4 ent ways (see References ). Along with a point source, he describes methods for creating particles on the surface of a sphere, within the volume of a sphere, on the surface of a 2D disc, and on the surface of a rectangle. These different methods will create various effects, so you should experiment to find what works best for your application. on antialiasing, the system draws a gouraud-shaded line from the previous position and color to the new position and color. This tends to smooth out the look at the cost of some rendering speed. You can see the difference in Figures 1a and 1b. The first image is a simple point rendering, and the second is composed of line segments. 18 Updating the Particle Once a particle is born, it s handled by the particle system. The update routine is in Listing 5. For each cycle of the simulation, each particle is updated. First, it s checked to see if it has died. If it has, the particle is removed from the emitter and returned to the global particle pool. At this time also, global forces are applied to the direction vector, and the color is modified. Rendering the Particle System A particle system is simply a collection of points, and so it can be rendered as just that, a set of colored 3D points. You can also calculate a polygon around the point so that it always faces the camera like a billboard. Then apply any texture you like to the polygon. By scaling the polygon with the distance from the camera, you can create perspective. Another option is to draw a 3D object of any type at the position of the particle. I took the simple route. I just drew each particle as a 3D point. If you turn FIGURES 1a AND 1b. 1a shows point rendering and 1b shows a composition of line segments. LISTING 5. Updating a Particle. // Function: updateparticle // Purpose: updateparticle settings // Arguments: The particle to update and the emitter it came from BOOL updateparticle(tparticle *particle,temitter *emitter) // IF THIS IS A VALID PARTICLE if (particle!= NULL && particle->life > 0) // SAVE ITS OLD POS FOR ANTI ALIASING particle->prevpos.x = particle->pos.x; particle->prevpos.y = particle->pos.y; particle->prevpos.z = particle->pos.z; // CALCULATE THE NEW particle->pos.x += particle->dir.x; particle->pos.y += particle->dir.y; particle->pos.z += particle->dir.z; // APPLY GLOBAL FORCE TO DIRECTION particle->dir.x += emitter->force.x; particle->dir.y += emitter->force.y; particle->dir.z += emitter->force.z; // SAVE THE OLD COLOR particle->prevcolor.r = particle->color.r; particle->prevcolor.g = particle->color.g; particle->prevcolor.b = particle->color.b; // GET THE NEW COLOR particle->color.r += particle->deltacolor.r; particle->color.g += particle->deltacolor.g; particle->color.b += particle->deltacolor.b; particle->life ;// IT IS A CYCLE OLDER return TRUE; else if (particle!= NULL && particle->life == 0) // FREE THIS SUCKER UP BACK TO THE MAIN POOL if (particle->prev!= NULL) particle->prev->next = particle->next; else emitter->particle = particle->next; // FIX UP THE NEXT S PREV POINTER IF THERE IS A NEXT if (particle->next!= NULL) particle->next->prev = particle->prev; particle->next = m_particlepool; m_particlepool = particle; // NEW POOL POINTER emitter->particlecount ; // ADD ONE TO POOL return FALSE; /// updateparticle ///////////////////////////////////////////////////////////////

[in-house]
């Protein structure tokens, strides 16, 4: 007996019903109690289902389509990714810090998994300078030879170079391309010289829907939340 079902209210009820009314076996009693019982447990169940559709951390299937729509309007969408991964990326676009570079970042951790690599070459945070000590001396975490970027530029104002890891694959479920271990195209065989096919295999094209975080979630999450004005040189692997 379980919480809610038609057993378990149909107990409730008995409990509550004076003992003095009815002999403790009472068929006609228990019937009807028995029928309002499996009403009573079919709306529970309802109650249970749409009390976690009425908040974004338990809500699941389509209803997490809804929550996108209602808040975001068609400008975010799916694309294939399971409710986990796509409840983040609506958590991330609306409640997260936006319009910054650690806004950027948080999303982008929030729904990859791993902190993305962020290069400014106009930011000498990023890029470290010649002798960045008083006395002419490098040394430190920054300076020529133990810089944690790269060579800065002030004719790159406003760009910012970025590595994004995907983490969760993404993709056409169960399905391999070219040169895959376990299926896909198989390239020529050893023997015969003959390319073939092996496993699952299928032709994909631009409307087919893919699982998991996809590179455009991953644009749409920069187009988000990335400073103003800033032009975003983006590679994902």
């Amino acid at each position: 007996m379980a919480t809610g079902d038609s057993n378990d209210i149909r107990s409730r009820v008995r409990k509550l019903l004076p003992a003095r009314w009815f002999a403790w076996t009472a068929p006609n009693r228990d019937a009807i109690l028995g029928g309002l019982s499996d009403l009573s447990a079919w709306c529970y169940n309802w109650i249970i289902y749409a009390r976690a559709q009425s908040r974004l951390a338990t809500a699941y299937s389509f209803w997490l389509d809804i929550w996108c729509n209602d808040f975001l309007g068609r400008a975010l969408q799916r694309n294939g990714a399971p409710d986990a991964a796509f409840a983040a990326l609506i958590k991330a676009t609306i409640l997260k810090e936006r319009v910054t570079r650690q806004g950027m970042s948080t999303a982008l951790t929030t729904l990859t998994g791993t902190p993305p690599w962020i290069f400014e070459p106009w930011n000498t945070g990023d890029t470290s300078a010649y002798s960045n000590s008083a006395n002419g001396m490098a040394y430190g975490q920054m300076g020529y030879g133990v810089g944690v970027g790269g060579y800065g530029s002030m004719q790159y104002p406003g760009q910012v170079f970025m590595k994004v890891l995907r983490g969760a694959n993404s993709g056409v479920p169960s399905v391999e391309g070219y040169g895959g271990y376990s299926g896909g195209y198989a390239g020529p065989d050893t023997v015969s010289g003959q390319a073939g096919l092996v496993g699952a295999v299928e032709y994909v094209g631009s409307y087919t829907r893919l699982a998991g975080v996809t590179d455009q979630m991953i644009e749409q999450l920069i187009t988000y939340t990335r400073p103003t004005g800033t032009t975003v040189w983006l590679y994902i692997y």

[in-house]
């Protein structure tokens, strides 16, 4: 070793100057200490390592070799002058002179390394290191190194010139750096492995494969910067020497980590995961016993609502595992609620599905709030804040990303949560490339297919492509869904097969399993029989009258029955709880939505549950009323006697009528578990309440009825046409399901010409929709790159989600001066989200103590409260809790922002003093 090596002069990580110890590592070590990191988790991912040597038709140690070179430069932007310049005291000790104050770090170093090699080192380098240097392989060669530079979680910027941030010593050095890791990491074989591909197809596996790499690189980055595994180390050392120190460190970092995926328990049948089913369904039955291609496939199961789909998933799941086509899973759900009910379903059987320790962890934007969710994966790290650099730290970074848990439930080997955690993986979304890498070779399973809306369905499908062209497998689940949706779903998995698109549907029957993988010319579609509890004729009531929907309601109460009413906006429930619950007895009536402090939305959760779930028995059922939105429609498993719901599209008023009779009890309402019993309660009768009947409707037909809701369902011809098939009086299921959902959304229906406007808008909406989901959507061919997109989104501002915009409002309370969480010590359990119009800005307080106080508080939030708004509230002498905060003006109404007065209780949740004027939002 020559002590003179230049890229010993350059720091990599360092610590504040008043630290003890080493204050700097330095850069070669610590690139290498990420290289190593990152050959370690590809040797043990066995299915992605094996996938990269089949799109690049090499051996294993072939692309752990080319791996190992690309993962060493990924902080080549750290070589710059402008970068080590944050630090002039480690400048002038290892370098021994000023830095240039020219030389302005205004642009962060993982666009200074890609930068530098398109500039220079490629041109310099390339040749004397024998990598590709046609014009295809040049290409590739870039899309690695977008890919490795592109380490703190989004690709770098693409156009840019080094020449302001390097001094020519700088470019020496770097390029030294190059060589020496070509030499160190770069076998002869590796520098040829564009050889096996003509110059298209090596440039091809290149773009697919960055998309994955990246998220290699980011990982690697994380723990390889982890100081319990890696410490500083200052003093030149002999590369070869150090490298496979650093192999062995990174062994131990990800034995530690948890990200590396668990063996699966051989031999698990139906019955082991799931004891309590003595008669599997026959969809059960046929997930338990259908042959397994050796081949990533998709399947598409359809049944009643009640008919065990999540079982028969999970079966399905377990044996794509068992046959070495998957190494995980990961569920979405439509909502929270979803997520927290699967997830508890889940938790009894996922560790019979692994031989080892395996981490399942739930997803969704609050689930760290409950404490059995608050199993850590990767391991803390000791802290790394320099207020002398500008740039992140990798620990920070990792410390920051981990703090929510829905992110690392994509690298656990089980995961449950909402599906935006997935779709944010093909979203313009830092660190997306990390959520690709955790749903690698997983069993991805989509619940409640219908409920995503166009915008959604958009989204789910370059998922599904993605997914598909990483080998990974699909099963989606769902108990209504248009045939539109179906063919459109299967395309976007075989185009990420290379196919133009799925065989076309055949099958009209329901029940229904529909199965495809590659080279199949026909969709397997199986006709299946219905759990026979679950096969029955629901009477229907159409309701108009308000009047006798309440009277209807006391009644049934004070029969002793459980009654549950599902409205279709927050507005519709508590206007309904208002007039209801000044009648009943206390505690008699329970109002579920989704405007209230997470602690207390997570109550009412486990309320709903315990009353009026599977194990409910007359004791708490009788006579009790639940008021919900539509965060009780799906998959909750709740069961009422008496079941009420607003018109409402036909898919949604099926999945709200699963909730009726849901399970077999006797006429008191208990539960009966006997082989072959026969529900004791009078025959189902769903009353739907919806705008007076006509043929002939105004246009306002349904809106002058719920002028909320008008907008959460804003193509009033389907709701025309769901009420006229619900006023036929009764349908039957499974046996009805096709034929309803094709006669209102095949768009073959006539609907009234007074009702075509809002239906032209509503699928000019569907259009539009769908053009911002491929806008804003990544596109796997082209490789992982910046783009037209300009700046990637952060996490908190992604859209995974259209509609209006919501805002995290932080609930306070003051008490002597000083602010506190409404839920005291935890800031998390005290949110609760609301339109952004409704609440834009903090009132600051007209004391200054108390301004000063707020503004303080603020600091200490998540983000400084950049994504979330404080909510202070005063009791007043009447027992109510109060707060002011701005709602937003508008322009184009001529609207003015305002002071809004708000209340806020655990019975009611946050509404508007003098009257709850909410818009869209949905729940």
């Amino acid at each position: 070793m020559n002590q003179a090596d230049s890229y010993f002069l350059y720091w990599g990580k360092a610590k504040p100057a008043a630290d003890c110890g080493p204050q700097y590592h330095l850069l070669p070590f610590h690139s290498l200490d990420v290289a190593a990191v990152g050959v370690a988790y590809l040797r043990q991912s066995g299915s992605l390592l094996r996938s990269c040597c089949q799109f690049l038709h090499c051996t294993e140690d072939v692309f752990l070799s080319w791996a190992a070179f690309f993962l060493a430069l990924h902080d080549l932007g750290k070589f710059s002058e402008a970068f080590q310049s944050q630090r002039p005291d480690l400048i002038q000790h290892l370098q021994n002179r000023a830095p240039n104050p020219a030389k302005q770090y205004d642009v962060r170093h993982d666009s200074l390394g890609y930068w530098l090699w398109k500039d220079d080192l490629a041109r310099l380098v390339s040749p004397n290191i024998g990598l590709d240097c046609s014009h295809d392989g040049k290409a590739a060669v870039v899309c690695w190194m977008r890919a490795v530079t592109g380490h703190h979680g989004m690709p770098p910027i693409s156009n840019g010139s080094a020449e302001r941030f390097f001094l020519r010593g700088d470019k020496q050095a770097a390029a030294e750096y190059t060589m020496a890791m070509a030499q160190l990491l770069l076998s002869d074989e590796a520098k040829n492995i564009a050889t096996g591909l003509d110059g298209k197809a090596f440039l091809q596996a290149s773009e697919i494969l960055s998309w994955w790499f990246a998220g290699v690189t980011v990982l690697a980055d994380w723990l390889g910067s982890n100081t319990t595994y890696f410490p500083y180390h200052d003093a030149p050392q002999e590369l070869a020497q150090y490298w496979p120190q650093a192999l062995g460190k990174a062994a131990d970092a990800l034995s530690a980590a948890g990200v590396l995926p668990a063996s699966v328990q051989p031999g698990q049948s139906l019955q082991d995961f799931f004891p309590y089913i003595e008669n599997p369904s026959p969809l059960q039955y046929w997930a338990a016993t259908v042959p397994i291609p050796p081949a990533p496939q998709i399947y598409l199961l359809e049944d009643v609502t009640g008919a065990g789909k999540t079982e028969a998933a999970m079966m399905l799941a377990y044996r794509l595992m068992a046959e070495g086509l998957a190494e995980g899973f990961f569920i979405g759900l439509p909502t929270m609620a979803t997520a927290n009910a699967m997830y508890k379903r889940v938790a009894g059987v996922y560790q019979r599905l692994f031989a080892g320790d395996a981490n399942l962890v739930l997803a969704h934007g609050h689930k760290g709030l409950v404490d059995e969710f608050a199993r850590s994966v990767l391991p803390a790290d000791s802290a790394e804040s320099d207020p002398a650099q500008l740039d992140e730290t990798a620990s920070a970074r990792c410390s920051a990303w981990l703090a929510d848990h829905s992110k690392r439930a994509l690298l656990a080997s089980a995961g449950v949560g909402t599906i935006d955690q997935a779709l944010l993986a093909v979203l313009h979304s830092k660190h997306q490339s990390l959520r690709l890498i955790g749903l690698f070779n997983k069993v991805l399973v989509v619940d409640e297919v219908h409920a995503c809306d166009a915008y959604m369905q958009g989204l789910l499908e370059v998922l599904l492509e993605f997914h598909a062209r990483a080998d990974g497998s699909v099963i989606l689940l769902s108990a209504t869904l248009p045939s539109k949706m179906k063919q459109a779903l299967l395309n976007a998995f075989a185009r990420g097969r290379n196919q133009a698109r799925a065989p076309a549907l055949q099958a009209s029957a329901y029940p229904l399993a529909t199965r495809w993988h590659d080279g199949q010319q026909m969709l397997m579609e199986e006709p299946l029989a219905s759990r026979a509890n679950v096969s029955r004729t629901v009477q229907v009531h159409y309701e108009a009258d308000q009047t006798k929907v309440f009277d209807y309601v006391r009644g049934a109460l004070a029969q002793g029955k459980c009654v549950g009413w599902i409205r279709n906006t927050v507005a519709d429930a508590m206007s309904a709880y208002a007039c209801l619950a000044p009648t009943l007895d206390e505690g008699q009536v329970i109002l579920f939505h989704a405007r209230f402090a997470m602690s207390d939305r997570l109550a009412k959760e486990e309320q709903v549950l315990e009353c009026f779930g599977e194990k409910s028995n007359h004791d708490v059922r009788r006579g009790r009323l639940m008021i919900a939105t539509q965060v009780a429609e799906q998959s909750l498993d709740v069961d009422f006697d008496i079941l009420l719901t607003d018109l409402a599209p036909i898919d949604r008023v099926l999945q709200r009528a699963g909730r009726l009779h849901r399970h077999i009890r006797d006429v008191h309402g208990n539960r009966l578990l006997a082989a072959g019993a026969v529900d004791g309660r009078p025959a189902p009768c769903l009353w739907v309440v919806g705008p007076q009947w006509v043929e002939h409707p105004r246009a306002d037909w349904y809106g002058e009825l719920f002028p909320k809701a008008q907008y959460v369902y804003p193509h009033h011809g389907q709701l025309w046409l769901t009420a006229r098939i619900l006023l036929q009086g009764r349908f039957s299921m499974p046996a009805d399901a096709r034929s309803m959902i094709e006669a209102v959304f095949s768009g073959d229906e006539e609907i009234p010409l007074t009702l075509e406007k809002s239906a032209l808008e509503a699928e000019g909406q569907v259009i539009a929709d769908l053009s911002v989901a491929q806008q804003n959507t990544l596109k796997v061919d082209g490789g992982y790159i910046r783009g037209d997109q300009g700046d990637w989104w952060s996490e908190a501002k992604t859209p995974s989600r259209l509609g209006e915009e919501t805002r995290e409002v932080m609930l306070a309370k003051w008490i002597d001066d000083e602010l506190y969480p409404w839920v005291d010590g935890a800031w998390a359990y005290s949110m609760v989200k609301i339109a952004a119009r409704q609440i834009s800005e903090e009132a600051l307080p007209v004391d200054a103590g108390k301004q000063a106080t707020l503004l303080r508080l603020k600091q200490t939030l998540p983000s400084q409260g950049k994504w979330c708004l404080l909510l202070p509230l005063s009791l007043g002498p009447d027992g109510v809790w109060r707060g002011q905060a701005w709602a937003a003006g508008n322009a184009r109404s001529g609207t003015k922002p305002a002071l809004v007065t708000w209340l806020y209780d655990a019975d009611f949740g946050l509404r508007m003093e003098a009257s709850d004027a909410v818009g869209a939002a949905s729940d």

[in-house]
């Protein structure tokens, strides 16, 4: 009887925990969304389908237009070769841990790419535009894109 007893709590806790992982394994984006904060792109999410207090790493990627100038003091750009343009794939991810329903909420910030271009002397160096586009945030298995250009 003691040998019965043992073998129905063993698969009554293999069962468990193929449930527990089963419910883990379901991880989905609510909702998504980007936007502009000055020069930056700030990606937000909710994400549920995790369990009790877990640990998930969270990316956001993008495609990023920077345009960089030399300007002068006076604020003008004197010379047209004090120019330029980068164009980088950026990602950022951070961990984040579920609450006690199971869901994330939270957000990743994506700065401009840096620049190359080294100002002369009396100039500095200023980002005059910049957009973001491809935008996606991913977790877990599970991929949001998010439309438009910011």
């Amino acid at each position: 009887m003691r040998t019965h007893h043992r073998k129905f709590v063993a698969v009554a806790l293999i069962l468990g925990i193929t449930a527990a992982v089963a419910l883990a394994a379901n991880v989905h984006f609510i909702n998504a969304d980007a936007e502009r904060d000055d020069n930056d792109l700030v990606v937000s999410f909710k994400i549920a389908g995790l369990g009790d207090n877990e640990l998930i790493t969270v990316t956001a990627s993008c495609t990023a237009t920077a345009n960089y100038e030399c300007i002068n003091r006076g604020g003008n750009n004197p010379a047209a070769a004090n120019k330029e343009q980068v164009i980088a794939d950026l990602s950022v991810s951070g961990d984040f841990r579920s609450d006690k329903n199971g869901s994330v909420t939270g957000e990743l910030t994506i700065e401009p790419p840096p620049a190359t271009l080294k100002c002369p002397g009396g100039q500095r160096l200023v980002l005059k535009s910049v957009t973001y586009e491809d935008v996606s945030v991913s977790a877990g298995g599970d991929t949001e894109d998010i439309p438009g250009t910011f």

5 What Can You Do With It? Once you ve designed your system, you can start building effects. You can easily build effects such as fire, water fountains, spark showers, and others simply by modifying the emitter properties. By attaching the emitter to another object and actually animating it, you can create simple smoke trails or a comet tail. You can also create even more complex effects by creating a brand new particle system at the point at which each particle dies. The Genesis sequence in Star Trek II actually had up to 400 particle systems consisting of 750,000 particles. That may be a bit much for your real-time blood spray, but as hardware gets faster, who knows? Also, my simple physics model could be greatly modified. The mass of the particles could be randomized, causing gravity to effect them differently. A friction model would force some particles to slow down while animating. The addition of local spatial effects, such as magnetic fields, wind gusts, and rotational vortexes, would vary the particles even more. Or you could vary the emitsperframe in a cycle over time to create a puffing smoke effect. I ve seen many other ideas implemented in commercial particle systems. You can animate the size of the particle over time to create a dispersing effect. Add more color key positions over the particle s lifetime to create a more complex look. Another interesting variation is the use of a particle system to create plants. By keeping track of each position over the life of a particle and then rendering a line through all those points, you get an object that resembles a clump of grass. Organic objects such as this would be difficult to hand-model convincingly with polygons. Another area for expansion is collision detection. You could create particles that bounce off of boundary objects such as cubes and spheres by simply reflecting the direction vector off of the surface. You can see from these ideas that I ve just begun to explore what can be created with particle systems. By creating a flexible particle engine, you can achieve many different effects by modifying a few simple settings. These flexible emitters can easily be dropped into an existing 3D real-time engine to add to the realism and excitement of a simulation. The source code and application this month demonstrate the use of a particle system. The emitter settings can be manipulated via a dialog box to create custom effects. These settings can be saved to create a library of emitters. Get the source and application on the Game Developer s web site at R E F E R E N C E S Reeves, William T. Particle Systems A Technique for Modeling a Class of Fuzzy Objects. Computer Graphics, Vol. 17, No. 3 (1983): Reeves, William T. Approximate and Probabilistic Algorithms for Shading and Rendering Structured Particles Systems. Computer Graphics, Vol. 19, No. 3 (1985): Watt, Alan, 3D Computer Graphics. Reading, Mass.: Addison Wesley,